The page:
CLEARWATER BEACH, Fla. -- The Association of Boxing Commissions met
this week for their annual convention and Wednesday was reserved
for mixed martial arts discussion. Chief among the topics up for
debate was the revamping of the criteria by which fights are to be
Sub-committee Chairman Jeff Mullen briefed the assembled
commissioners and state regulators on the subtle changes his group
had come up with. Modifications to the rules include the removal of
the word “damage” from the previous guidelines while replacing it
with the much less descriptive, and more lawyer friendly term
The committee also dealt a deathblow to the half-point scoring
system that has been much discussed over the past couple of years.
In doing so, Mullen, a past proponent of the system, stated that
his goal was to continue to educate officials on the intricacies of
the 10-point must system that has been in use since MMA was first
regulated in 2000.
A further goal of the current modifications is the use of more 10-8
rounds which, in effect, would be analogous to the greater
differentiation offered by a half-point scheme.
"What we set out to do was to make MMA judging more objective than
subjective," said the executive director of the Tennessee
Commission. "By redefining and reprioritizing the judging criteria
to better reflect what was happening at the highest levels of MMA
With the committee on board a vote was called for and seconded but
before it could commence, Michael Mersch, vice-president of
business and legal affairs for the UFC rose and commented that in
his more than 20 years of practice he had never seen a body vote on
regulations without first, at the very least, discussing it with
those who are to be regulated.
A six-month timeframe was floated before a three-month mail ballot
vote was agreed upon to allow the UFC brass a chance to go over the
committee’s recommendations. Mersch stated that a matter of weeks
would be sufficient time to review the proposed changes and provide
a response to the ABC.
The sad state of affairs that is the California State Athletic
Commission came up on a couple of fronts. One, the lack of
reporting of suspension information to the ABC database by the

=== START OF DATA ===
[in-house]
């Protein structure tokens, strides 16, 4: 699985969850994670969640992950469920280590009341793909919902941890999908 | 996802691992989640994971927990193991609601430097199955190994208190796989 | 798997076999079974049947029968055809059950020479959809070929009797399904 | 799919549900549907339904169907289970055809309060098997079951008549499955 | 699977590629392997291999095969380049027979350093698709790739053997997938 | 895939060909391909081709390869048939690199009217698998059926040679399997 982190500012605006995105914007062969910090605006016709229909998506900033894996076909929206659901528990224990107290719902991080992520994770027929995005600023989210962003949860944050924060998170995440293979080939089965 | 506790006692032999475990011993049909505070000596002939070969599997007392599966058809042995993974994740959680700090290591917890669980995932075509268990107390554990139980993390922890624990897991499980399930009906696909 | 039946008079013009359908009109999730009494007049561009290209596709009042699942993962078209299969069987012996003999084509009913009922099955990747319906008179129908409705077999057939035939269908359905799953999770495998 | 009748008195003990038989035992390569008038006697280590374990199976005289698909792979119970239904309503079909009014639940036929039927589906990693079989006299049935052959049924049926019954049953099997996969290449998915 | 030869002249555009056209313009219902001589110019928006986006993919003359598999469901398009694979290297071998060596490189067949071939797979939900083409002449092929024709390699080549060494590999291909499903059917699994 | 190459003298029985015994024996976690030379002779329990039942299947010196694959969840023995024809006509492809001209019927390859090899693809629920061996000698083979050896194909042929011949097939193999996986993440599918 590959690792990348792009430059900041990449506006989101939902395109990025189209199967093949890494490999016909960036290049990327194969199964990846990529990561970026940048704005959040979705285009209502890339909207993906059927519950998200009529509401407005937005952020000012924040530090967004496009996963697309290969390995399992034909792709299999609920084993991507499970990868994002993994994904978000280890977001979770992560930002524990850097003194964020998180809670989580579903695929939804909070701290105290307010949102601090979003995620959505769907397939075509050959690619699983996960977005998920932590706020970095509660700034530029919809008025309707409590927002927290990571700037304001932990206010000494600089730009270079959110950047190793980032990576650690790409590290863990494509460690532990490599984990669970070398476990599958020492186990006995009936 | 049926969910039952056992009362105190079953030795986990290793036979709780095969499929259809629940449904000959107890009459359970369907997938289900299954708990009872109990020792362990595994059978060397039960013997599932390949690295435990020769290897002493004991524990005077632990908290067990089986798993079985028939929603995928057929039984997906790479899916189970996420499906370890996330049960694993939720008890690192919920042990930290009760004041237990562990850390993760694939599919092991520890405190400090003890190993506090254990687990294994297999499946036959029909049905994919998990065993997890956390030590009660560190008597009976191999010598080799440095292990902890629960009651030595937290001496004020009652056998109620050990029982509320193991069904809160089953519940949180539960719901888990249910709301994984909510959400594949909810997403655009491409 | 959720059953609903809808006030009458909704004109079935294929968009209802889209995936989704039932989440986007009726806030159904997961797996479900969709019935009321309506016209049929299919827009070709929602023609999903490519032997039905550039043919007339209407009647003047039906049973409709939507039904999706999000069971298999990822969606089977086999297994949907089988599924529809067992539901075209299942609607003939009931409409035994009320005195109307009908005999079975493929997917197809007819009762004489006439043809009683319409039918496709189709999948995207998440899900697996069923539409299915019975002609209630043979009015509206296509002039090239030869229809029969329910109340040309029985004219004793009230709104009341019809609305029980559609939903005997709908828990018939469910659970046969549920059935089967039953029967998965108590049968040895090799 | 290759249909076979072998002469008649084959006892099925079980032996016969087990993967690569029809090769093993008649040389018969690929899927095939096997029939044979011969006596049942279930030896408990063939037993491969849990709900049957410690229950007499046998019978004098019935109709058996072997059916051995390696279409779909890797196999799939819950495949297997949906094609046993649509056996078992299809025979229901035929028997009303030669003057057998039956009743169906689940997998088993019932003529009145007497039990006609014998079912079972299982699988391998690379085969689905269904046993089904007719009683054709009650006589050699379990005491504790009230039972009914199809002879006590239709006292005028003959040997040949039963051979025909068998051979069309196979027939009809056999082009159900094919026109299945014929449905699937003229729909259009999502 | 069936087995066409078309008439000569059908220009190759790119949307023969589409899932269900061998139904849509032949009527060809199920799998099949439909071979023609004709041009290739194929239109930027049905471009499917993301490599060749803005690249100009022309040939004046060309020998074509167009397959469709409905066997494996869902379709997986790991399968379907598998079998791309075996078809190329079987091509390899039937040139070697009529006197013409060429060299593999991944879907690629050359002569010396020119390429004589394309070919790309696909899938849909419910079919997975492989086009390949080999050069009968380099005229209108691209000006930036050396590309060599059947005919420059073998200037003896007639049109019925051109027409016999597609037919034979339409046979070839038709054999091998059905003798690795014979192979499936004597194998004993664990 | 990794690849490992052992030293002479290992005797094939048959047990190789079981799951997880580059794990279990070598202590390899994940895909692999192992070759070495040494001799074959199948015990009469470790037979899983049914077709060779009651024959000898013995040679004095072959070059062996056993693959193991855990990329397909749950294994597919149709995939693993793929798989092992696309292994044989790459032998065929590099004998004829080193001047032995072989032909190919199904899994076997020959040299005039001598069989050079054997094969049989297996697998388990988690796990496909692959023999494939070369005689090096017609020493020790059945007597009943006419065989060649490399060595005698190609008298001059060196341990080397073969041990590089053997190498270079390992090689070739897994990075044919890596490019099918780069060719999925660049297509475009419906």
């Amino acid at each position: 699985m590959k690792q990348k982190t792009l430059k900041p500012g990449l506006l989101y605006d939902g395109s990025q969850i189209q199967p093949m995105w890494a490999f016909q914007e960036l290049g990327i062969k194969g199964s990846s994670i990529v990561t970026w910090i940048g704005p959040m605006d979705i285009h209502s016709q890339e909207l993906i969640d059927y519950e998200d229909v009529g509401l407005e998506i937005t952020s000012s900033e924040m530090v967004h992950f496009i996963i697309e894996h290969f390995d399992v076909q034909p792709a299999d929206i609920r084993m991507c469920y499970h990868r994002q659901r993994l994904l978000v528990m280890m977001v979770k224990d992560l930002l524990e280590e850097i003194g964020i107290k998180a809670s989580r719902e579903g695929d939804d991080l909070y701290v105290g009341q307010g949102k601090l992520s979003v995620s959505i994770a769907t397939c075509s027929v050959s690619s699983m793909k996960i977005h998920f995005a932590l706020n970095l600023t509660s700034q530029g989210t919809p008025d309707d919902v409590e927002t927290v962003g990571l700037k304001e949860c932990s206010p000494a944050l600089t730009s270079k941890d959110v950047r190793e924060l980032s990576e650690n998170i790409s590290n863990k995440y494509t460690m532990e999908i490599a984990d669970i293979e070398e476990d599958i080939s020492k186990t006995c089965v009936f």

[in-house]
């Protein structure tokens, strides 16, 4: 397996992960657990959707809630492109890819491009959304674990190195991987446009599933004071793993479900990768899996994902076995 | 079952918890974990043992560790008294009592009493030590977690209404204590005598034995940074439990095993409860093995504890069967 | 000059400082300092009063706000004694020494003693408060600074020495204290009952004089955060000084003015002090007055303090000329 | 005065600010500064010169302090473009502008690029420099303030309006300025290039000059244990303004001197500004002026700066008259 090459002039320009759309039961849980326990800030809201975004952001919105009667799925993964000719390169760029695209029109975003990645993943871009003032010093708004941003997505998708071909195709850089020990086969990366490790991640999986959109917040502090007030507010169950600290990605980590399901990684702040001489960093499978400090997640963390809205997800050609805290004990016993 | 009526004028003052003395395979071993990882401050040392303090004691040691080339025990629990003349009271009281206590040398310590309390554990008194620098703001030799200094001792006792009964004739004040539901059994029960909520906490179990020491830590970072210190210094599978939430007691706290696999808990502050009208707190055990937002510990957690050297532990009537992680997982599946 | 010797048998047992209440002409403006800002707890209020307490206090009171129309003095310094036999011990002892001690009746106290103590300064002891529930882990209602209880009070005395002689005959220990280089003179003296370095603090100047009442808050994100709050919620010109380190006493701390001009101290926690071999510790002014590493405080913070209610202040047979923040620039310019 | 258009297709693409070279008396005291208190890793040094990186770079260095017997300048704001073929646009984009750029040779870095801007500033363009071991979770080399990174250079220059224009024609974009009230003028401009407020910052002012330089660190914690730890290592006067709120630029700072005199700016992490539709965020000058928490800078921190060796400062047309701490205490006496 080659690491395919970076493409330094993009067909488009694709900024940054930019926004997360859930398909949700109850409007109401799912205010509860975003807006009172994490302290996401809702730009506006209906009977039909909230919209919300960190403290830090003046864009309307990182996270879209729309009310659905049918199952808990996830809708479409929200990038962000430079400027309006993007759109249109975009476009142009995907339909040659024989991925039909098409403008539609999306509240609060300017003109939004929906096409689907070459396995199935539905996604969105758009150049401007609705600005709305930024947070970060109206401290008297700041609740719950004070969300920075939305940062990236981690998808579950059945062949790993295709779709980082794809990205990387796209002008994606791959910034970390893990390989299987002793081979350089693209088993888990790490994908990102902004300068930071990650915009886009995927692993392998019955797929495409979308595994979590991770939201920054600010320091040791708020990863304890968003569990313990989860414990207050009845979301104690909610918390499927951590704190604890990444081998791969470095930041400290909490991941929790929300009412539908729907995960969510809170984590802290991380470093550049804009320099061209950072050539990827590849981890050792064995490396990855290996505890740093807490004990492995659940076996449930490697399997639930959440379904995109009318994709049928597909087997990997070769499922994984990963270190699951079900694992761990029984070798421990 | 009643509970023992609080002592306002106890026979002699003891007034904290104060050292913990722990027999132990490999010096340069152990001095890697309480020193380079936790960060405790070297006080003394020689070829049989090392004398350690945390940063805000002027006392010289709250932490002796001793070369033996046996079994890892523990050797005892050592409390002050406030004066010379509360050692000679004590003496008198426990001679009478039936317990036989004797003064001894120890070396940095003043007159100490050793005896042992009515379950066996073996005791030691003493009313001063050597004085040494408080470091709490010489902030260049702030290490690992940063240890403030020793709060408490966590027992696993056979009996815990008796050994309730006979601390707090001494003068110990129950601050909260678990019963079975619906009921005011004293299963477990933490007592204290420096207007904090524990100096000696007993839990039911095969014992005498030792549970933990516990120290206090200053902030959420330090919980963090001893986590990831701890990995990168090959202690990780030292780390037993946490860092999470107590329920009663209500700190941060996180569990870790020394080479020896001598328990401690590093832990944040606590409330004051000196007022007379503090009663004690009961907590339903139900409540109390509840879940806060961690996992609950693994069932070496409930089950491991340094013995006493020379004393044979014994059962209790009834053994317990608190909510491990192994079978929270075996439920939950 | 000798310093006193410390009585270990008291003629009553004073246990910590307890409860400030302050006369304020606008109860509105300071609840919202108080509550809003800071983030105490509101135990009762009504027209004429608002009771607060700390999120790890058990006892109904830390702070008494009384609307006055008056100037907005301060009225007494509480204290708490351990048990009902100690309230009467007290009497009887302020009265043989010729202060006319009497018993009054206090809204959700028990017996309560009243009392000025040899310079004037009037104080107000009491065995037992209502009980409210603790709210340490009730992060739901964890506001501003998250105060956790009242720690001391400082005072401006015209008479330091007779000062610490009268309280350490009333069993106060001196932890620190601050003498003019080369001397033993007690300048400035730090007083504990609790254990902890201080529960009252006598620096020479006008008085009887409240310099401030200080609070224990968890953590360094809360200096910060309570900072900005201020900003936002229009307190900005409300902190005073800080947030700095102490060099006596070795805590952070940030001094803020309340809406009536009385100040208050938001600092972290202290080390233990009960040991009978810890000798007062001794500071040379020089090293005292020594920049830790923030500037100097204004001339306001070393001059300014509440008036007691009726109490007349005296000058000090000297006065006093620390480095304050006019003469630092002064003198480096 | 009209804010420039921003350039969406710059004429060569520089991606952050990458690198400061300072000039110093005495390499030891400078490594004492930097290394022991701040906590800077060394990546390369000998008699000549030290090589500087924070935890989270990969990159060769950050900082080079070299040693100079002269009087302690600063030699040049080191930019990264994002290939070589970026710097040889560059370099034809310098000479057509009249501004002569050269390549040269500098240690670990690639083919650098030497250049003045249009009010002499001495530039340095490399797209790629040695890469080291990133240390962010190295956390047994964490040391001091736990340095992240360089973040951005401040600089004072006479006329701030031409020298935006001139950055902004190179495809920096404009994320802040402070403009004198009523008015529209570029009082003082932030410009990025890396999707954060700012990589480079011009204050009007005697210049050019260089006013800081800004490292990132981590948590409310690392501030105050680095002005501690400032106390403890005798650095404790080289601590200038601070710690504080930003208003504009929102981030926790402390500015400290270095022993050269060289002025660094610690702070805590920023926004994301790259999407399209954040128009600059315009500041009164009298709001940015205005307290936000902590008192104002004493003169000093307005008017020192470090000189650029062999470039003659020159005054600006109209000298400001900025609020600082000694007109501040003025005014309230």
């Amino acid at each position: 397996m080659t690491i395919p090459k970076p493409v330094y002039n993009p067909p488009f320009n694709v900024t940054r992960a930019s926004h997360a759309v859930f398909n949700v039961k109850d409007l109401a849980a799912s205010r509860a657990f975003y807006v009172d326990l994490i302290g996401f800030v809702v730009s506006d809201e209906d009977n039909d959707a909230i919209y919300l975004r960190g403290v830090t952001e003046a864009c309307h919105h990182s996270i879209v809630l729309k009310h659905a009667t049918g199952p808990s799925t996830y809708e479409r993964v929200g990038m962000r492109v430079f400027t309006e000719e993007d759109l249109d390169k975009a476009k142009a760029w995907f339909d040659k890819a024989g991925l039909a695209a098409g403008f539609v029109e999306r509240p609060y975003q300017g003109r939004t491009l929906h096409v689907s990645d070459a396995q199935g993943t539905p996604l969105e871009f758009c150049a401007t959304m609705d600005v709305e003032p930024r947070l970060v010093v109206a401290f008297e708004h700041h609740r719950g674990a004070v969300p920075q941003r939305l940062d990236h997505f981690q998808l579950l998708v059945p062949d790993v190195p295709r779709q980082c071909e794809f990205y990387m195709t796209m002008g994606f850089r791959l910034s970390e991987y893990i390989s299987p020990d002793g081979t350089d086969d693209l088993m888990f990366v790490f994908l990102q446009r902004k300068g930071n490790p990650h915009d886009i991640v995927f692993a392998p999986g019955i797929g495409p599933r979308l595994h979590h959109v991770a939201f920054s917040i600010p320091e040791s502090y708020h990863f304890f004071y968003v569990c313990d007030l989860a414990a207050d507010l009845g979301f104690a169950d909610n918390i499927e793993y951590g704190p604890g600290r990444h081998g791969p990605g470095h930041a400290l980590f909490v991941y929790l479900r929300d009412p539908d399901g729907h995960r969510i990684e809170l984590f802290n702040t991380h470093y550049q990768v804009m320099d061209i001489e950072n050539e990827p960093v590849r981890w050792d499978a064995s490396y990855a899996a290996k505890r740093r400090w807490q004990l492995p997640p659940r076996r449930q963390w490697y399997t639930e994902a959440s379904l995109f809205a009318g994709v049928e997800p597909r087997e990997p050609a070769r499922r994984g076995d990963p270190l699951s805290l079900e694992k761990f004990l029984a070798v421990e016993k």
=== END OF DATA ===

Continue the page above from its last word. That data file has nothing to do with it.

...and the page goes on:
recently ravaged regulatory body along with other association
members drew some harsh words but little in the way of
repercussions. The sad fact being that the ABC lacks the federal
mandate to oversee MMA that they enjoy for boxing and there is not
much they can do to compel members to abide by their rulings when
it comes to mixed martial arts.
Another point of concern for the ABC members in attendance was the
future appointment of George Dodd’s successor as executive director
of the CSAC. Pennsylvania Director Greg Sirb spoke up in open
session to lobby for a role, either directly or indirectly, for the
ABC in helping California choose a suitable replacement.
Sirb called Dodd a “nice guy who was in over his head,” and opined
that he was not given the tools or budget to run a successful
operation. It was clear he was hoping for an experienced regulator
to take his place.
Georgia Executive Director Andy Foster gave an impassioned
presentation imploring his colleagues to use the best officials at
their disposal. His Southern drawl in full effect, Foster hammered
away at his anonymous targets, both in attendance as well as in
absentia about the use of boxing officials to referee and judge
MMA. New Jersey Commission chief Aaron Davis voiced his support for
Foster also asked the assembled state commission representatives to
either regulate amateur MMA or ban it in their states. This drew a
rousing chorus of applause from a number of the members. It is a
hotly-contested issue but Foster and his supporters believe that
the health and welfare of amateur fighters is best served by
athletic commissions who have the safety of the athletes in
Greg Savage is the executive editor of Sherdog.com and you can
follow him on Twitter @TheSavageTruth.